This cut is the most classic and popular of all the diamond cuts. The round brilliant is the only cut that maximizes shine and can be graded excellent ideal cut in certifications. Mathematically, it’s the cut that maximizes the material in the best way. So most diamond sales are in this style, its beauty and unparalleled shine make it so.
This brilliant cut was designed as the square alternative for the Round Brilliant. Its facet numbers are higher thus having an excellent light return in a beautifully proportioned stone. What you look for in this cut is the perfect 1 to 1 ratio, meaning the length and width must measure the same or very close to that. Princess cuts satisfy the customer who wants the shine of the round brilliant with a twist. The only thing to watch out when buying this cut is the protection of its corners, which can be fragile when set not too carefully.
The beauty of this mixed cut results in a stone that is classic and elegant, but edgy at the same time. Actually appearing in the 19th century, it was born from the old rose cut and was considered the most popular cutting style. In the 21st century it has returned more romantic and with more facets. Usually to achieve the correct proportions (which can range from squarish to rectagular) there has to be weight retention on the pavillion, meaning that the stone seems a little smaller than its round counterparts. But there is no match for the look of this diamond on your finger!
Appearing in the 1400´s, this romantic shape was even used as a gift from Mary Queen of Scots to Queen Elizabeth in the 1500´s. There is no shape meaning more than this one, and usually its sales spike around Valentine´s Day. Born from a slight tweak from the pear shape, its 60 facets make it a brilliant stone with a romantic twist. The ratio in this shape should be ideally 1 to 1 like the princess to make it more perfect. They look specially well in pendants but make great center pieces!
For romantics, the Oval means a more vintage take on the Round Brilliant. Its elongated shape makes the look of this stone a little bit grander, and you can translate that in carat size, with round brilliants looking a tad bit smaller than their oval counterparts. Even though it first appeared more than 200 years ago, it was in the 1960s that the newer and more brilliant shape was introduced. When buying ovals, you have to consider the ratios not being too long to affect the shine and not have the bowtie effect (when there is a shadow cast in the shape of a bowtie in the middle of the diamond) like marquises.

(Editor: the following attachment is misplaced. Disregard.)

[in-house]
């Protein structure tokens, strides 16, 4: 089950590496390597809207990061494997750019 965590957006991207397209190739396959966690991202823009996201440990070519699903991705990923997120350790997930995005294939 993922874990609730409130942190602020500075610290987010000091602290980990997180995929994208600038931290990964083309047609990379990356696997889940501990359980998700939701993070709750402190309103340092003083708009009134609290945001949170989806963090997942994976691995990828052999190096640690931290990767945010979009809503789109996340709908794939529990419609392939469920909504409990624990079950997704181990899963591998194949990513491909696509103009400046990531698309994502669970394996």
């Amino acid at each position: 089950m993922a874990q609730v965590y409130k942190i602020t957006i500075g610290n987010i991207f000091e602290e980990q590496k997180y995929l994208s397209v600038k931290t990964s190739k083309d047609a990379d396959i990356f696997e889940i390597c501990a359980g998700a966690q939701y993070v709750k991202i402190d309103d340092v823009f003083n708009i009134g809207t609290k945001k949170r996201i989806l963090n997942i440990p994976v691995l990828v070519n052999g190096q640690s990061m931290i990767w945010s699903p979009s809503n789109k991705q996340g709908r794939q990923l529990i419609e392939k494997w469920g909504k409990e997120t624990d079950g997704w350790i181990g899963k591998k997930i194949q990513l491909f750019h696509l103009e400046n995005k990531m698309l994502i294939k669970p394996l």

This exquisite cut, also known as the eye shaped or boat shaped diamond, was designed when King Louis XV from France wanted to gift a diamond shaped like the lips of his mistress, Madame de Pompadour. The word marquise is given from the fact that people in the court wore these diamonds to show their rank. When buying this stone, it is very important that the ends are completely straight to each other, any difference will affect overall balance. Its shape elongates fingers and makes them more slender, and well cut stones do not show an effect called ¨bow tie¨(a darker bow tie shape in the center of the diamond). Its look is unparalleled regal and often accompanies colored gemstones.
The classic and endless temporality of this cut takes us back to the 1500s, when the first “step cut” came to be. With much less brilliance than its counterparts, the Emerald cut showcases the diamonds clarity rather than its light return. With cut out corners and a look of steps, it was used in the beginning for green natural emeralds to stress the stone less when cutting, since emeralds tend to chip, and later was adapted to diamonds. The ideal proportions ask for this stone to have ratios around 1 to 1.5 length and width, with more rectangular stones elongating fingers. There is nothing compared to a woman wearing this cut, it showcases the stones natural qualities effortlessly.
Also known as the Square Emerald cut, this cut is the equivalent of the emerald cut but in a square 1 to 1 ratio shape. Instead of being elongated this shape showcases all the natural beauty of the diamond, in step cut, with a singular effect in symmetry. Even though it was created around the beginning of the 20th century with the art deco movement, and was quite a rarity, the new cut with more facets was re-introduced around the 1980s. Clarity in this cut is very important, meaning that everything can be seen and the stone must be eye clean, so VS and above is a must.
This cut is a hybrid born from the round brilliant and the marquise, and is also known as the teardrop shape. Other forms that are similar to it were found since the 1400’s, but the new pear shape with 58 facets appeared in the 1960s. When buying this beautiful shape, it is very important that its “shoulders” are balanced and it is not too slender, causing the bow tie effect like the oval and marquise, where there is a darker shadow in the form of a bowtie in the middle of the diamond. Also, color is sometimes very visible at the tip, so getting a premium color is key. This shape looks beautiful in pendants and earrings, and will make fingers look longer when worn as a center stone.
With more facets than an average cut, the radiant cut has the outside shape of the emerald, the pavilion of a round, and outstanding shine of a princess in one stone. It is also one of the newest cuts, appearing in the 1970s and revolutionizing the way cutters thought about hybrid cuts. This brilliant diamond will satisfy anyone who wants something brilliant and all-in-one!